One of the most important things that schools and early childhood programs can do to support immigrant families is to help keep accurate emergency contact records. It is essential that schools and early childhood programs not only gather emergency contact records for each child but also make it easy for families to update them as needed and provide frequent reminders to do so. Educators who have experienced immigration raids in their community say that this is one of the most critical steps educators can take on behalf of their immigrant families.
This step can make a significant difference in the outcome of a family’s situation where questions of legal guardianship are at stake. Children of detained parents/guardians can end up in foster care, as seen in this family’s story from NPR. And as the recent family separations along the border demonstrate, it can also be very difficult to reunite family members and children following separation due to immigration enforcement.
How to Make It Easier for Families to Update Information
- Ask for multiple contacts of trusted adults for each student, as well as for older siblings. Be diligent about collecting this information at the beginning of the school year or when the child enrolls, and explain applicable privacy laws regarding personal information.
- Review your contact forms and procedures from the point of view of ELL/immigrant families. For example, translate emergency contact forms and help immigrant families understand what they are, through an interpreter or parent liaison if necessary.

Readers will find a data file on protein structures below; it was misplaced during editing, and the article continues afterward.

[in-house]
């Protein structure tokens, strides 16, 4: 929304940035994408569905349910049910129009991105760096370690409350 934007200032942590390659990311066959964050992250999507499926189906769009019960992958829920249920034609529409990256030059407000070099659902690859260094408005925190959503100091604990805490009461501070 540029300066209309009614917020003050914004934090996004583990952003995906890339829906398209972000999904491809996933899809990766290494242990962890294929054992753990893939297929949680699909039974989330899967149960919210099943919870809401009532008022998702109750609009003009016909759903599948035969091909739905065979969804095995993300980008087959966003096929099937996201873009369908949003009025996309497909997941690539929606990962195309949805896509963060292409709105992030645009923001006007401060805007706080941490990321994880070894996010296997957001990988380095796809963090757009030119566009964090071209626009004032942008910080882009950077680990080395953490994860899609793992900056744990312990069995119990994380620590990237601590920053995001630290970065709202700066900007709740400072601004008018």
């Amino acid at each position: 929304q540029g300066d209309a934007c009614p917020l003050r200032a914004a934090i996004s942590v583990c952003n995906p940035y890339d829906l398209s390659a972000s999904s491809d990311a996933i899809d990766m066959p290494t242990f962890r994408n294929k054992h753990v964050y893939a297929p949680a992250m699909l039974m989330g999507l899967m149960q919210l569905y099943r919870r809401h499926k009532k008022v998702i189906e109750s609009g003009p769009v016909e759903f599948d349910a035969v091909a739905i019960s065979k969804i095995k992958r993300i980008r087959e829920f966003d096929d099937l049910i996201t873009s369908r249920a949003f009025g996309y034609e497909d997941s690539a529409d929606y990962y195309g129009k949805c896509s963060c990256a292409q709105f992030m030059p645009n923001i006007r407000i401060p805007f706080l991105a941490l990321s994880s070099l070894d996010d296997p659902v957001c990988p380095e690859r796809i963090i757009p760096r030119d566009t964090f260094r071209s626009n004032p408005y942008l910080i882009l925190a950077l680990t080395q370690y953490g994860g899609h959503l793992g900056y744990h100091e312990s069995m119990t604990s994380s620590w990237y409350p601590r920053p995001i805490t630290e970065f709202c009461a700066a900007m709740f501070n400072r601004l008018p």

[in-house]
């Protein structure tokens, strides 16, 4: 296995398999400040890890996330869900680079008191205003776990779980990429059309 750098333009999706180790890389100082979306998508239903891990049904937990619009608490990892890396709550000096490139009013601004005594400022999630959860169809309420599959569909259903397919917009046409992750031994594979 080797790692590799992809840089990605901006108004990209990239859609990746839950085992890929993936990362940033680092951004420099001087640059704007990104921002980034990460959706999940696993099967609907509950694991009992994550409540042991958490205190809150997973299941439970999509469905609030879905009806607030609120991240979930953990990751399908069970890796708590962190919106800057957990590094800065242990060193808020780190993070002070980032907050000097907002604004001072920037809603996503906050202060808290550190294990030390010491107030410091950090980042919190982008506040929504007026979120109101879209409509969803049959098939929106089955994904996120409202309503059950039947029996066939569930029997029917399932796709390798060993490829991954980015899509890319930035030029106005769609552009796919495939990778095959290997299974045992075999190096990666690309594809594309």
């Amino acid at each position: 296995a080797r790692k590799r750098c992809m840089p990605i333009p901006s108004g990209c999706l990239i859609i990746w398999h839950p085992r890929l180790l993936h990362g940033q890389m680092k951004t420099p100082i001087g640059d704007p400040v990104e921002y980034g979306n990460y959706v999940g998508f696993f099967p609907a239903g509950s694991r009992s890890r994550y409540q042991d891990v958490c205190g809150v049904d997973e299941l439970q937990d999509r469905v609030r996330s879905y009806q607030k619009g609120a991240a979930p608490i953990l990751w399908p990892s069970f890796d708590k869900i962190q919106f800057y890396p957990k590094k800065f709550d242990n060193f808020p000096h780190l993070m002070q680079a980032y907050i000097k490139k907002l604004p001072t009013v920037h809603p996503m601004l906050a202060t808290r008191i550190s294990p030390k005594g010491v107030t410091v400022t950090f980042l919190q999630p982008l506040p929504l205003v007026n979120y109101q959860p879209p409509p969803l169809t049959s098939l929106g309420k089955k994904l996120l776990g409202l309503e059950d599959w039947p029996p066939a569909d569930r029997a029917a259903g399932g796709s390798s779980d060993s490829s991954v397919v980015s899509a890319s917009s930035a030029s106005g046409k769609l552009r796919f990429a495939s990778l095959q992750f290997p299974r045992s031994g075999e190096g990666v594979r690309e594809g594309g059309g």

- Include reminders to update contact information if it changes in all important communications and events so that families don't feel singled out.
- Ensure that families have instructions on how to update their contact information. Confirm that they understand those instructions.
- If updates must be made online, ask parent liaisons to talk with families about:
◦ which kinds of information can be updated online
◦ how the process works
◦ where they have can find Internet access (perhaps at the school or a public library).
- Even if families are reluctant to share contact information, or seem to be moving frequently, encourage them to keep their information current.
- In the event that parents can’t be reached and staff suspect they may have been detained or deported, train staff and administrators to follow all parental instructions and exhaust contact options to find a “known caretaker in a safe environment” (Stanford Law School & CCSA, 2017, p. 17) in an effort to minimize referrals to child protective services. (See related state legislation addressing this issue in California’s Assembly Bill 699, passed in 2017.)
- Share these recommendations with school and district administrators as needed.
Note: Additional information about making a plan to care for children whose parent may be unavailable, as well as guides that can help prepare families prepare for separation, our available in our forthcoming guide.
- Actions to Help Parents and Caretakers Prepare in Case They Are Detained (Stanford and CCSA)
- Lessons from Postville: How an Immigration Raid Changed a Small Town and Its Schools (Colorín Colorado)
- Dozens of Children Stranded at Day Care Centers After an Immigration Raid In Ohio (The Washington Post)